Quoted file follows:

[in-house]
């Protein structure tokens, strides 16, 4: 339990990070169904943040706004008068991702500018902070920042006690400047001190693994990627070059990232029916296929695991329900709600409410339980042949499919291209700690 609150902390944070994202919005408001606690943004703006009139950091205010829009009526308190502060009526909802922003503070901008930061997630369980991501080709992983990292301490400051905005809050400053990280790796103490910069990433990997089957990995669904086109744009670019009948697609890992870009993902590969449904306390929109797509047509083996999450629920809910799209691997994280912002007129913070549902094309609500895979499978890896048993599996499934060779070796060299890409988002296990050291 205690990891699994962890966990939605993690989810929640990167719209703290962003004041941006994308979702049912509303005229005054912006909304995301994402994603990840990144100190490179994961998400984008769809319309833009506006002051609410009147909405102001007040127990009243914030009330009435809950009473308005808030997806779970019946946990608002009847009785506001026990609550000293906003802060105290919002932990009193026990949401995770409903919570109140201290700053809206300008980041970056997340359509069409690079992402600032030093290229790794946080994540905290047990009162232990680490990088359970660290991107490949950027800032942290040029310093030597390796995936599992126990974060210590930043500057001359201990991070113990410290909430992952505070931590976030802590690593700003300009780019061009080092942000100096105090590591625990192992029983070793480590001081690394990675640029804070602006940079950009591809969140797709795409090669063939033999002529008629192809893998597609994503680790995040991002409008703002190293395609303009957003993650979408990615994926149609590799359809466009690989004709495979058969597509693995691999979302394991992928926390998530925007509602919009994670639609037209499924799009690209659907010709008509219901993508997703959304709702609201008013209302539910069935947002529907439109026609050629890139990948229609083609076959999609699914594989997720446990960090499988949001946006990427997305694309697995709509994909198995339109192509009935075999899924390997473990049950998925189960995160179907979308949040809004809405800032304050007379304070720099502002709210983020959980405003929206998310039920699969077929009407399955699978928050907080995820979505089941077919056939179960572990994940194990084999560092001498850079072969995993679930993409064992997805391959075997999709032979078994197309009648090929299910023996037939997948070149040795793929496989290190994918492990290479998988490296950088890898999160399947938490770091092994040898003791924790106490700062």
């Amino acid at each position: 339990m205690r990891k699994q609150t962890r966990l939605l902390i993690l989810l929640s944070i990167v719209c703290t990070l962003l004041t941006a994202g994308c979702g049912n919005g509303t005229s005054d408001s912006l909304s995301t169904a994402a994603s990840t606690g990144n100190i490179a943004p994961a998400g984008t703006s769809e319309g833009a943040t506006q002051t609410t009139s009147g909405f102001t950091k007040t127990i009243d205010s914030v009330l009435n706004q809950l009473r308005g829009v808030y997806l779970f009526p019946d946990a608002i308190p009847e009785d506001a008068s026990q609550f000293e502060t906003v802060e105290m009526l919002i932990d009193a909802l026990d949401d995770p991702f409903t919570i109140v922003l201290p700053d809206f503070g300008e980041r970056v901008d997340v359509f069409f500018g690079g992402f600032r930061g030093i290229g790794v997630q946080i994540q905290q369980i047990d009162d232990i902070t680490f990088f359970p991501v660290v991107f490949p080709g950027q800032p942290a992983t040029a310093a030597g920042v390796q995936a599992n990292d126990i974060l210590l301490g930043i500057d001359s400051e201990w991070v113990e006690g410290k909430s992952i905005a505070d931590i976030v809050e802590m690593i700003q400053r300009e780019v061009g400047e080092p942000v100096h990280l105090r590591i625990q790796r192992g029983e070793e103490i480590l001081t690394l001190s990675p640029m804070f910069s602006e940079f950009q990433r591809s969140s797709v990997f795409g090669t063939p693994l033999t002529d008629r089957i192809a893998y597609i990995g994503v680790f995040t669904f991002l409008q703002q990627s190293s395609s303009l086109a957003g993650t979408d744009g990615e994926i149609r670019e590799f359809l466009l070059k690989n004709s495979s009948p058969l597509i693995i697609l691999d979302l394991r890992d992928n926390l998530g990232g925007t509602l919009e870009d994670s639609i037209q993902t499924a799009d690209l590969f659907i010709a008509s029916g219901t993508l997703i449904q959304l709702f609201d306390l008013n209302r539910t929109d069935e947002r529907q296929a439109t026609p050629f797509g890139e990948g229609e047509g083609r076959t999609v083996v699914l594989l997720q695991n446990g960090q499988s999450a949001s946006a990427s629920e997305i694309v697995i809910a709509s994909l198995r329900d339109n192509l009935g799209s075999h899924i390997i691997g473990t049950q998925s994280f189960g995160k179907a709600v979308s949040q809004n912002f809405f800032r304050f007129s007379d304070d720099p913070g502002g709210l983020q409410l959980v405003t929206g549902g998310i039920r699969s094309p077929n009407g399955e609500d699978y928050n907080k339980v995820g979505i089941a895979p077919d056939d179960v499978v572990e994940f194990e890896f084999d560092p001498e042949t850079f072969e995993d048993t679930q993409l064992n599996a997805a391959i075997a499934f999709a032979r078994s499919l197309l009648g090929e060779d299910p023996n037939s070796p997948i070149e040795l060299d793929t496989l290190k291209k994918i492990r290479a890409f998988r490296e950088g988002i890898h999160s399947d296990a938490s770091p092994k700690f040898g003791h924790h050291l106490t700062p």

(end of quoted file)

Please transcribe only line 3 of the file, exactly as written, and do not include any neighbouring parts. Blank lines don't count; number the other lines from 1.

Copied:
């Amino acid at each position: 339990m205690r990891k699994q609150t962890r966990l939605l902390i993690l989810l929640s944070i990167v719209c703290t990070l962003l004041t941006a994202g994308c979702g049912n919005g509303t005229s005054d408001s912006l909304s995301t169904a994402a994603s990840t606690g990144n100190i490179a943004p994961a998400g984008t703006s769809e319309g833009a943040t506006q002051t609410t009139s009147g909405f102001t950091k007040t127990i009243d205010s914030v009330l009435n706004q809950l009473r308005g829009v808030y997806l779970f009526p019946d946990a608002i308190p009847e009785d506001a008068s026990q609550f000293e502060t906003v802060e105290m009526l919002i932990d009193a909802l026990d949401d995770p991702f409903t919570i109140v922003l201290p700053d809206f503070g300008e980041r970056v901008d997340v359509f069409f500018g690079g992402f600032r930061g030093i290229g790794v997630q946080i994540q905290q369980i047990d009162d232990i902070t680490f990088f359970p991501v660290v991107f490949p080709g950027q800032p942290a992983t040029a310093a030597g920042v390796q995936a599992n990292d126990i974060l210590l301490g930043i500057d001359s400051e201990w991070v113990e006690g410290k909430s992952i905005a505070d931590i976030v809050e802590m690593i700003q400053r300009e780019v061009g400047e080092p942000v100096h990280l105090r590591i625990q790796r192992g029983e070793e103490i480590l001081t690394l001190s990675p640029m804070f910069s602006e940079f950009q990433r591809s969140s797709v990997f795409g090669t063939p693994l033999t002529d008629r089957i192809a893998y597609i990995g994503v680790f995040t669904f991002l409008q703002q990627s190293s395609s303009l086109a957003g993650t979408d744009g990615e994926i149609r670019e590799f359809l466009l070059k690989n004709s495979s009948p058969l597509i693995i697609l691999d979302l394991r890992d992928n926390l998530g990232g925007t509602l919009e870009d994670s639609i037209q993902t499924a799009d690209l590969f659907i010709a008509s029916g219901t993508l997703i449904q959304l709702f609201d306390l008013n209302r539910t929109d069935e947002r529907q296929a439109t026609p050629f797509g890139e990948g229609e047509g083609r076959t999609v083996v699914l594989l997720q695991n446990g960090q499988s999450a949001s946006a990427s629920e997305i694309v697995i809910a709509s994909l198995r329900d339109n192509l009935g799209s075999h899924i390997i691997g473990t049950q998925s994280f189960g995160k179907a709600v979308s949040q809004n912002f809405f800032r304050f007129s007379d304070d720099p913070g502002g709210l983020q409410l959980v405003t929206g549902g998310i039920r699969s094309p077929n009407g399955e609500d699978y928050n907080k339980v995820g979505i089941a895979p077919d056939d179960v499978v572990e994940f194990e890896f084999d560092p001498e042949t850079f072969e995993d048993t679930q993409l064992n599996a997805a391959i075997a499934f999709a032979r078994s499919l197309l009648g090929e060779d299910p023996n037939s070796p997948i070149e040795l060299d793929t496989l290190k291209k994918i492990r290479a890409f998988r490296e950088g988002i890898h999160s399947d296990a938490s770091p092994k700690f040898g003791h924790h050291l106490t700062p």